‘Indian IT companies will flock to Hamriya Free Zone’

Hamriya Free Zone chairman handing over the trade licence to Neologix, the first Indian IT company to start operations in the free zone

More Indian IT companies are flocking to the UAE to capture a share of the mobile applications and related IT services  currently booming in the region.

Speaking to Emirates 24/7, Dr Rasheed Al Leem, director general of Sharjah Sea Port, Customs and Hamriya Free Zone, said he expects more Indian IT companies to flock to the UAE as a follow up of a memorandum of understanding signed between the Hamriya Free Zone and Technopark, Thiruvananthapuram, Kerala. “Currently, there are 5,500 companies from 137 countries operating in the Hamriya Free Zone and 1,448 companies are from India.”

Neologix Software Solutions of India has launched their Middle East operations, the first offspring of the Hamriya Free Zone-Technopark  partnership. A memorandum of understanding between the two entities was signed recently for IT cooperation. “India is the second biggest investment destination for the UAE and as per recent announcements, the UAE will be investing several billion dirhams in India.”

He was speaking at a function organised to hand over the trade licence to Neologix, the first India-based IT company to start operations here. “Mobile applications have a big future here as everybody is using the mobile phone for various purposes including making online purchases.”

Dubai’s Tecom is currently setting up the Smart City project in Kochi, Kerala. Kerala IT has an exhibition hall at the Gitex 2011 in which twenty companies from Technopark, Thiruvananthapuram, are participating. Technopark, promoted by the government of Kerala, is India’s first technology park  and also one of the three largest IT parks in the country.

Neologix has started the UAE operations to capture a share of the growing mobile applications market. The company has worked for leading multinationals like Yahoo and American Online and it is here with its mobile applications in Androld, Iphone, Ipod and other touch platforms used by some multinational enterprises. “The IT sector in the Middle East is going through massive transformation, with professionals seeking fast, effective and hassle-free technologies while they are on the move,” said Jenu Joseph, managing director and chief architect of Neologix, a company that has worked for leading government bodies, educational institutions and multinational companies from Japan, US and the UK. It has three development centres in India and the fourth centre in the Hamriya Free Zone will initially function as a business development and consultancy division, he added.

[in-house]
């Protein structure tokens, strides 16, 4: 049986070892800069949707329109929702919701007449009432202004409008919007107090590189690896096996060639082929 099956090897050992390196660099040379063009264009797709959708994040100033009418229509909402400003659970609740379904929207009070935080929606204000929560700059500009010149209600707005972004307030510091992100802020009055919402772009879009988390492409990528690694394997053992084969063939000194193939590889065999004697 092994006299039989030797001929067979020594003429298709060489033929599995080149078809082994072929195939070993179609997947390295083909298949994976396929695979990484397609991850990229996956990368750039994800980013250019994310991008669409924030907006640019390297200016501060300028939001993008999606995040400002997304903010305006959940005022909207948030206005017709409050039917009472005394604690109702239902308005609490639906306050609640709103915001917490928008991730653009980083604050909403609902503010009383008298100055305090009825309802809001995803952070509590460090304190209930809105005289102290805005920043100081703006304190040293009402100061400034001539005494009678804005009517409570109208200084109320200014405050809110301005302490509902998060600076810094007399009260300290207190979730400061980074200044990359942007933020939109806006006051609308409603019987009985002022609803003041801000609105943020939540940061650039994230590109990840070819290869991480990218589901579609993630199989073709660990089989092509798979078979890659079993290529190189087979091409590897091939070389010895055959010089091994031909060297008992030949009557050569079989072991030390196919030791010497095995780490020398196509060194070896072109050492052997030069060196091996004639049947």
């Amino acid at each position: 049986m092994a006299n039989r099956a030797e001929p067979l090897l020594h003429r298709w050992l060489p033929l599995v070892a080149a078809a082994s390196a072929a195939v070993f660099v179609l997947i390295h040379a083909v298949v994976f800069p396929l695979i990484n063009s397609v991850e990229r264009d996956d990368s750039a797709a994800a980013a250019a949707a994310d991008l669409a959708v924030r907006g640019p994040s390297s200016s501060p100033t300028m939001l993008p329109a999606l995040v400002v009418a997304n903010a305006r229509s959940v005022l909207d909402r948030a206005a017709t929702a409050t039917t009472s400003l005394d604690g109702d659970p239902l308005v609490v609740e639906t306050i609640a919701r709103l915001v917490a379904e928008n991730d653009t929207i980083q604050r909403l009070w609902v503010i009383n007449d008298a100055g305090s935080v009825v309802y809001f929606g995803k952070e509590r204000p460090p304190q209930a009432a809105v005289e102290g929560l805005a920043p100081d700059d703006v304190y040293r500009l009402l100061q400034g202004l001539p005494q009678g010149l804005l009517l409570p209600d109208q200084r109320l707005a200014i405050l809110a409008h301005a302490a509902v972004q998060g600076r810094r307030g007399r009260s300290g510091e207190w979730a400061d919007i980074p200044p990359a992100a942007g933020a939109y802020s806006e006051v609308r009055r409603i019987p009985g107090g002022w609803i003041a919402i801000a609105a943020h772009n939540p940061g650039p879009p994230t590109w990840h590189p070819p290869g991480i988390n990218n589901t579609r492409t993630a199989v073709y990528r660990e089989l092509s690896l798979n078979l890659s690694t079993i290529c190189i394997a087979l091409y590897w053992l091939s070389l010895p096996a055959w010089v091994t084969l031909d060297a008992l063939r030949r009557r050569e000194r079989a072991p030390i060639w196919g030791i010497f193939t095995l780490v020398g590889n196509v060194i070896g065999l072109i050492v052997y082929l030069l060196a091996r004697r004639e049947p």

Mervin Alexander, Technopark’s  Chief Executive Officer, said the recently announced Indian IT policy estimates  Indian software exports to touch $200 billion by 2020 and all the future growth will happen in Tier 2 and Tier 3 cities as Tier 1 cities are already saturated. ‘Eleven per cent of engineers in India come from Kerala. With many new engineering colleges starting operation there, more IT manpower will be available. Big companies here can set up their back-end operations in the Kerala IT parks. He said many global IT and mobile companies are setting up shop in Kerala IT parks. Non-resident Indians can also set up businesses in these technoparks or cyberparks. “They can take land and put up their own buildings and lease it to IT companies. It would require a minimum investment of Indian rupees  1 billion.”

The Kerala IT team is represented at the Gitex by a three-member delegation comprising Infopark CEO Gigo Joseph, Technopark CEO Mervin Alexander, and Gireesh Babu, managing director of Kerala State IT Infrastructure Limited (KSITIL).

Recession is an ideal time for companies to use IT to cut costs and improve efficiency. “In 1990, Indian IT exports was only $1 billion. By 2000, it had grown to $9 billion and during various recessionary periods from 2000 onwards, it grew to $75 billion. We started with an initial parking facility for 5,000 people. Now there are more than 30,000 people working there,” said Joseph. “The sharp depreciation of the Indian rupee against the dollar is adding another cheer factor for IT companies. They are earning extra revenue because of a more favourable exchange rate.”

Picture caption:  Hamriya Free Zone chairman handing over the trade licence to Neologix, the first Indian IT company to start operations in the free zone.

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